There’s something to be said about the bizarre human tendency for mayhem, to break things in bombastic and exciting ways, and Mugsters does a great job of tapping into that chaotic desire. Dropping you onto an island in the midst of an alien invasion, Mugsters is all about creating messes and causing explosions, although it tends to get a little too caught up in the madness for its own good. Still, there’s plenty to love here, and we haven’t played anything else quite like it.

Gameplay in Mugsters could be most closely described as a mixture of Grand Theft Auto with puzzle elements. You run around, punch aliens, drive cars into walls, and blow stuff up to progress, which can make for a deliciously chaotic experience. Each level places you in a small and self-contained island sandbox in which you’re expected to fulfill certain objectives. There’s a main objective — which could involve destroying satellites, generators, or other alien hardware — a few green crystals to collect and a few humans to save. None of these objectives are technically mandatory, you just need to make it to an aeroplane somewhere in the island and escape to clear it, though they are required for unlocking later levels and other content, like time trials.

What’s nice about this setup is that it doesn’t require you to complete everything in one run; as long as you make it off the island, any progress you made towards any of the objectives will be carried over for the next time you play that level. This prevents things from becoming too frustrating, as all progress in a run is reset if you die before making it to the plane, and it encourages you to focus on one objective at a time. Unfortunately, it doesn’t take too long for the repetition of these objectives to become evident, and this is something that drags down the overall experience a little too much.

Though the level layouts are varied and gradually ascend in difficulty and complexity as you go on, the game fails to introduce enough new mechanics as it goes on to keep the player engaged. One can only collect crystals and blow up generators so many times before a sense of déjà vu sets in, creating this sense of already having played a level that you’re only experiencing for the first time. It’s clear that the hook of Mugsters is to be found in goofing around with its physics, and while this is certainly fun for a while, the lack of notable incentives to keep you interested puts a bit of a low ceiling on one’s enjoyment of the gameplay.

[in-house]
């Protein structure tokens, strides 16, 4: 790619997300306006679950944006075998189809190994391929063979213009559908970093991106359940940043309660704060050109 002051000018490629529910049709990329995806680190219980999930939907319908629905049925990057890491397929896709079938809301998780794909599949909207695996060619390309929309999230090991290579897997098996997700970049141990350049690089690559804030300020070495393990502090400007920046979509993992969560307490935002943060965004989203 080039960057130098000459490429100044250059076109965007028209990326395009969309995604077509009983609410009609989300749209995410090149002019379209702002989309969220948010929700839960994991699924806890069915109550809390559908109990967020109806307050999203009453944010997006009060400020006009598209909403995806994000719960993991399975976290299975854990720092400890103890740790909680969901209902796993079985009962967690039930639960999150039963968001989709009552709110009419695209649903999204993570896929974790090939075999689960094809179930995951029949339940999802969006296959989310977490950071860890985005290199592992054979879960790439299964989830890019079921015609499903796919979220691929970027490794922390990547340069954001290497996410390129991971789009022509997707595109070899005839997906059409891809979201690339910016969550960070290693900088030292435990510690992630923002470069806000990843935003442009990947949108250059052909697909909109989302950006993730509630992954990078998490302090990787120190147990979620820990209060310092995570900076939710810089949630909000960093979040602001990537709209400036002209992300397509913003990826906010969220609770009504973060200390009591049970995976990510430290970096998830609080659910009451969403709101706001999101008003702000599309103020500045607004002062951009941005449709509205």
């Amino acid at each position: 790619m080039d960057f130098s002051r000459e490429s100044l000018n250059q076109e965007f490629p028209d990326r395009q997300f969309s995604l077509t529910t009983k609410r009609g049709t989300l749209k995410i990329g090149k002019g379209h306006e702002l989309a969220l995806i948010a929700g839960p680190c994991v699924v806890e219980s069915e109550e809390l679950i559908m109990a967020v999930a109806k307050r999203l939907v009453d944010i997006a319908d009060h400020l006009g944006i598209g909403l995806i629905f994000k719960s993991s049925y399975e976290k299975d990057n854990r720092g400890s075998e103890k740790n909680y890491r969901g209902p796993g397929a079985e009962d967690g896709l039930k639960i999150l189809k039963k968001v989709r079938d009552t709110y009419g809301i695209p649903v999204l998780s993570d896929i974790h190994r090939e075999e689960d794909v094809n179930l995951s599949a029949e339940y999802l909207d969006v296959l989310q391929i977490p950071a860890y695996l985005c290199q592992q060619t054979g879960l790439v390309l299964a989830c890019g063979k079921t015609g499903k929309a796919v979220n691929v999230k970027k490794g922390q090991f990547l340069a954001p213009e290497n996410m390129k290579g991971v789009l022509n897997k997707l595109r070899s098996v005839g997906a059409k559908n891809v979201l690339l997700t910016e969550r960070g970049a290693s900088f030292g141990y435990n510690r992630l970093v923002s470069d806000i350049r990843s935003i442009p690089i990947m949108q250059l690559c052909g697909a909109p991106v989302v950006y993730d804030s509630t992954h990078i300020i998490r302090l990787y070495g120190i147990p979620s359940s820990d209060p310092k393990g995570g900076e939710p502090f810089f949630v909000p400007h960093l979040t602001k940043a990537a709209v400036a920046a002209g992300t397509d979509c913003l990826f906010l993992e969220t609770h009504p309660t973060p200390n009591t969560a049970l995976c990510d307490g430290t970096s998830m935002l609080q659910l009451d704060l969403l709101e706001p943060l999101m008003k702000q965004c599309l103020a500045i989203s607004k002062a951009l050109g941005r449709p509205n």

This can be alleviated somewhat by playing multiplayer with a friend nearby, and the support for split Joy-Con play is certainly a plus. When you have a friend, stages are remixed a bit to account for having two characters onscreen, leading to some environmental puzzles that’ll require a bit of communication and cooperation to succeed. It’s not much of a change, but having someone else to goof around with can lead to plenty of laughs when a ramp is missed and the car you were driving is sent careening into the ocean. The option to differentiate your characters’ appearances in multiplayer also helps to deal with visibility issues, but this feels a bit like a band-aid for a much bigger issue which arises if you and your partner are too far apart. The camera already feels a little too zoomed out to begin with, but throwing another person into the mix can lead to some situations where it's nigh impossible to see your character.

From a presentation perspective, Mugsters manages to satisfy, but also leaves something to be desired. The low-poly visual aesthetic is enticing at first, but much like the gameplay, it starts to get a little stale as over time. Deep colours help to keep things varied, but there’s a certain sort of artificiality to the looks that ends up feeling a little bit cheap. The worst part about this visual style, however, is how the camera takes a zoomed out isometric view to the proceedings, which can make it hard to pick out your character on the Switch’s small screen. This is alleviated slightly when playing on a TV, but it makes Mugsters feel like an poor fit for Nintendo’s hybrid.

In terms of replayability, there’s plenty here for those who aren’t bothered by the repetition, with dozens of levels (and time trials for each of them) as well as online leaderboards to drive competition. Couple all of that with the local co-op, and you have a game that just about justifies the price of admission, although not everyone will want to buy into this one. We wish there was more to Mugsters than what’s present, yet at the same time, it’s tough to argue against the value being represented in the existing content.

Conclusion

Mugsters is a decent action puzzle game that will no doubt prove to be satisfying to a certain kind of audience. Goofy, physics-based puzzles, fun multiplayer, and a solid amount of content are definite positives, though these are hamstrung by the poor camera and grindy repetition of the gameplay. We’d give this one a light recommendation, as there’s plenty of enjoyment to be found, but this is by no means a must-play.